It used to be a rule of thumb in the business education world that when the economy was heading downhill, applications to MBA courses would experience a healthy upswing. Redundancies often increased the pool of people with the time and inclination to do a period of study. And beefing up one's CV made sense, in preparation for the upswing that (inevitably) followed leaner times.
So far, so logical – at least during what might be called normal fluctuations in the economic cycle. But what has happened in the last month – perhaps even in the last 24 hours – is emphatically not normal. So violent was the jolt that has hit the world's financial systems, and so unpredictable its aftershocks, that no normal rules can be relied upon.
However, at the time of writing, business schools seem to be holding their breath and, for the moment at least, are enjoying a welcome surge of interest among potential MBA participants.
This was certainly the case as we entered September, when the Graduate Management Admission Council (GMAC), whose members include some of the biggest business schools on the global stage, reported that 77 per cent of full-time MBA programmes starting this year were enrolling more students than they did in 2007. This constituted the biggest rise for five years.
The anecdotal evidence is that this trend continued through September, as courses were starting and students were turning up to lecture theatres for the first time. This was just the period, of course, when the turbulence in the financial world really started to go seismic and when thousands of employees were contemplating short-term futures without a daily commute.
"Schools are being very flexible in trying to accommodate these people, and proactive in encouraging people to sign up," says Jonathan Slack, chief executive of the Association of Business Schools, which represents more than 100 schools in the UK.
Admissions offices are helped by the fact, of course, that many of those who lost their jobs are taking redundancy payments, which can be used to meet course fees and living costs during a year or so of study. Also working in schools' favour is the increased variety of course timetables, which have become a feature of the MBA landscape in recent years.
"Many schools have, over the last few years, deliberately staggered their starting dates, so that programmes, including full-time ones, start in the new year or the spring," says Slack.
One such programme is the full-time MBA at Ashridge Business School, in Hertfordshire, where the dean of graduate studies, Dr Narendra Laljani, expects to see a benefit from the current economic difficulties.
"It's generally recognised that individuals use the downturn to develop themselves and learn new skills," he says. "This is a pattern we've seen before, and we expect a surge of interest in our full-time MBA which starts in January."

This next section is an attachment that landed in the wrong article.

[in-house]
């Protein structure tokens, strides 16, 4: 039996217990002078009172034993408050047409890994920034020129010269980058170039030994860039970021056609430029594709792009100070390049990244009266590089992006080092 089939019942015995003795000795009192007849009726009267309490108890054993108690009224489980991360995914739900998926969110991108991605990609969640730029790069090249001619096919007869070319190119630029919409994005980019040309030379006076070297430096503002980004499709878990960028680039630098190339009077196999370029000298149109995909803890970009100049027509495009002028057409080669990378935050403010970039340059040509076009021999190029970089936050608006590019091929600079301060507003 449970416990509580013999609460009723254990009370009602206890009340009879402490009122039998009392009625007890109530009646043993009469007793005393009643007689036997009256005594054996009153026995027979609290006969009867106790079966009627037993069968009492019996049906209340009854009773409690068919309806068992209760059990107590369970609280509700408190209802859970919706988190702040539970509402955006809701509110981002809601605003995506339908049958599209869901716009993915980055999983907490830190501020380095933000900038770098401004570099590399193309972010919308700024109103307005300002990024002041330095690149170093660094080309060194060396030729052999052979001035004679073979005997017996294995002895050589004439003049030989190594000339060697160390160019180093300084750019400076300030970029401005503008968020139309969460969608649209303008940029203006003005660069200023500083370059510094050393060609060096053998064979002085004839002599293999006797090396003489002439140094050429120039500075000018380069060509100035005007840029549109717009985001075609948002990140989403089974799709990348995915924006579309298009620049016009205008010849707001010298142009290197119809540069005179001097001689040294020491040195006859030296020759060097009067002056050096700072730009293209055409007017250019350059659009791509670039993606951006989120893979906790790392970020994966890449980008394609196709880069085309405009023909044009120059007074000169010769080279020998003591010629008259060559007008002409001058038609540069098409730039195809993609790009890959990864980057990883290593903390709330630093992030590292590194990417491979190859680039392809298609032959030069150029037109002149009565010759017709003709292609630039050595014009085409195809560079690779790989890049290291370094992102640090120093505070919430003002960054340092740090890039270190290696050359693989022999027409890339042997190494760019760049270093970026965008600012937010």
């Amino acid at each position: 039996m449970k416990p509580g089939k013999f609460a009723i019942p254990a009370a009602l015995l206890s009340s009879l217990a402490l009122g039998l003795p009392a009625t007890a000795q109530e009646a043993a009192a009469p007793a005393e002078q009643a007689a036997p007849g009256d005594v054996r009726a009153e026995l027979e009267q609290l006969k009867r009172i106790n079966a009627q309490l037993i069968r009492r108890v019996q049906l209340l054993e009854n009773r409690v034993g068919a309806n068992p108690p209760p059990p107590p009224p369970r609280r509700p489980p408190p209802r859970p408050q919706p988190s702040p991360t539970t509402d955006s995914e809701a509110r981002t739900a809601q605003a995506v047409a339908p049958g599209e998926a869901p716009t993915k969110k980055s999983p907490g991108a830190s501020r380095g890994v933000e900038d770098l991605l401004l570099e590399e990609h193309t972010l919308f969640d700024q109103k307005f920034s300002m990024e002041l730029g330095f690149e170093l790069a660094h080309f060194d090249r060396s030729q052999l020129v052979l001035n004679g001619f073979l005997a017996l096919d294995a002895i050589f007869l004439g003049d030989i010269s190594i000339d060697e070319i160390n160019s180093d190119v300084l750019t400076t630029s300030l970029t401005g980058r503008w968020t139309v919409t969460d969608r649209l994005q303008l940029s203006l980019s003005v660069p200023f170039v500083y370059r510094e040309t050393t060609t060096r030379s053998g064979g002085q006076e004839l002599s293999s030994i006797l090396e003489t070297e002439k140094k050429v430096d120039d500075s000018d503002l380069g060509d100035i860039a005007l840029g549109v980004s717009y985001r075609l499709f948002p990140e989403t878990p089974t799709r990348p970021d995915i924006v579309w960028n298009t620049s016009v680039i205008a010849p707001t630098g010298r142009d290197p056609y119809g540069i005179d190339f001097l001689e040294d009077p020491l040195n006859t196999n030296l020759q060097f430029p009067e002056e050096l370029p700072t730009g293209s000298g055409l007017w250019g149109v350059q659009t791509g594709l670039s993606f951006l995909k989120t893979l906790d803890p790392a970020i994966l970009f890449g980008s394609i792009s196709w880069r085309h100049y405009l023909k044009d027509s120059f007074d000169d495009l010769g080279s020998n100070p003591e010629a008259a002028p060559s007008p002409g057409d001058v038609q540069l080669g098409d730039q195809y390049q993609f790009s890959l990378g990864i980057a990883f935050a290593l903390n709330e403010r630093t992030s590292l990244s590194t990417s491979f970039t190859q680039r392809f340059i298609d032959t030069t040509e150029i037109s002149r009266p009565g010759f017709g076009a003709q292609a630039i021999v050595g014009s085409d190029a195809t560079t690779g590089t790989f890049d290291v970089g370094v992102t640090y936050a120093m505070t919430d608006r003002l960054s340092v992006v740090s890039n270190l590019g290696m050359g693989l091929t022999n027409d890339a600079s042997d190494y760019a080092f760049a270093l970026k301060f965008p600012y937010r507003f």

In addition Ashridge, like numerous other schools, is reporting a healthy uptake in participation in its executive part-time MBA.
"Perhaps companies are becoming smarter about how to manage talent in a downturn," says Laljani, "and rather than seeing it walk out of the door, they are willing to invest in it instead."
Jeanette Purcell, chief executive of the Association of MBAs, suggests another equally plausible explanation for the widespread increase, over the last 12 months, in enrolments on all types of part-time MBAs."I guess this is all about people lucky enough to still be in work making sure that if they do find themselves losing their job, they know they've enhanced their CV and experience, in order to give them a good chance of getting another position," she says.
That's certainly the hope at Cambridge University's Judge Business School, which just a few weeks ago invited applications for its inaugural executive MBA programme. The degree is due to start in autumn 2009, but the school's director, Professor Arnoud De Meyer, denies there's a risk associated with launching the programme during the current topsy-turvy business climate.
"I'm an optimist," he says, "and I wouldn't be surprised if, in a year's time, we are looking at a market where businesses are looking for talent."
Regardless of how accurate that prediction proves, no one will be able to ignore the undulating fortunes of the business world over the next year. Perhaps it's just the time to be a student of business theory as well as, or instead of, a participant.
'I wanted to plug some gaps'
Chris Taylor, 30, is IT Director of EMAP, the magazine publisher and event organiser. Last month he began the executive MBA course at Ashridge Business School, which involves 14 week-long residential sessions spread over two years.
"I wanted to do an MBA to plug some gaps in my knowledge of general management theory – such as finance and strategy – as I'd followed a largely technical route into this role.
I was attracted to the unique Ashridge study format of residential weeks away from work, as this will really allow me to immerse myself in the learning experience. But, equally, the part-time format means I can take the things I'm learning away and test them in live situations.
As for starting an MBA while the credit crunch is in full swing, I know it'll be hard not to take my eye off operations back at the office, but I'd find that anyway. That's the kind of person I am.
I would in fact argue that, when every spending decision has to be thought about twice, there are strong arguments in favour of a company spending a figure of around £30,000 on sending a senior manager on an MBA programme.
This sort of money might be spent on getting consultants in for a fortnight, but the short-term benefits from something like that are far outweighed by the long-term benefits that a manager with an MBA can deliver to a company, in terms of enhanced knowledge and experience from practical assignments."Reuse content